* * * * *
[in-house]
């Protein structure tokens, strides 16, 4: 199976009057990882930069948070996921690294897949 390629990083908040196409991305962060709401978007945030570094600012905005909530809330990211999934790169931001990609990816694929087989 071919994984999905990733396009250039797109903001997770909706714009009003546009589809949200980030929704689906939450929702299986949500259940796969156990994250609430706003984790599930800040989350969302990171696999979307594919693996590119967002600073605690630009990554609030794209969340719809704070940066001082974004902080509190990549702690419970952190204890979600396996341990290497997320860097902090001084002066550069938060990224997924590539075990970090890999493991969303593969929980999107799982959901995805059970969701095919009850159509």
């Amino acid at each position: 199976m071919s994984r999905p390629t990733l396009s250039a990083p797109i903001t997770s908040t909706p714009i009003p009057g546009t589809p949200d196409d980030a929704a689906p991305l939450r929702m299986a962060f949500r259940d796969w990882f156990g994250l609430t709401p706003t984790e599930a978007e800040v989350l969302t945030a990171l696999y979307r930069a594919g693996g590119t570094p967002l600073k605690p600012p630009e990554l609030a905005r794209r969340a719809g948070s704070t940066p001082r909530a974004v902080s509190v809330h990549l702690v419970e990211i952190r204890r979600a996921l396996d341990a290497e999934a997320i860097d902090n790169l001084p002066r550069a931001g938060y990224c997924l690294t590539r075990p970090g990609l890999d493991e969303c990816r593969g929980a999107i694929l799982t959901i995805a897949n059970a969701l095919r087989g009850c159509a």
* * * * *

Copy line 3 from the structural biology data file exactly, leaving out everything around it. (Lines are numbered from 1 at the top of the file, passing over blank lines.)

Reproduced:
């Amino acid at each position: 199976m071919s994984r999905p390629t990733l396009s250039a990083p797109i903001t997770s908040t909706p714009i009003p009057g546009t589809p949200d196409d980030a929704a689906p991305l939450r929702m299986a962060f949500r259940d796969w990882f156990g994250l609430t709401p706003t984790e599930a978007e800040v989350l969302t945030a990171l696999y979307r930069a594919g693996g590119t570094p967002l600073k605690p600012p630009e990554l609030a905005r794209r969340a719809g948070s704070t940066p001082r909530a974004v902080s509190v809330h990549l702690v419970e990211i952190r204890r979600a996921l396996d341990a290497e999934a997320i860097d902090n790169l001084p002066r550069a931001g938060y990224c997924l690294t590539r075990p970090g990609l890999d493991e969303c990816r593969g929980a999107i694929l799982t959901i995805a897949n059970a969701l095919r087989g009850c159509a």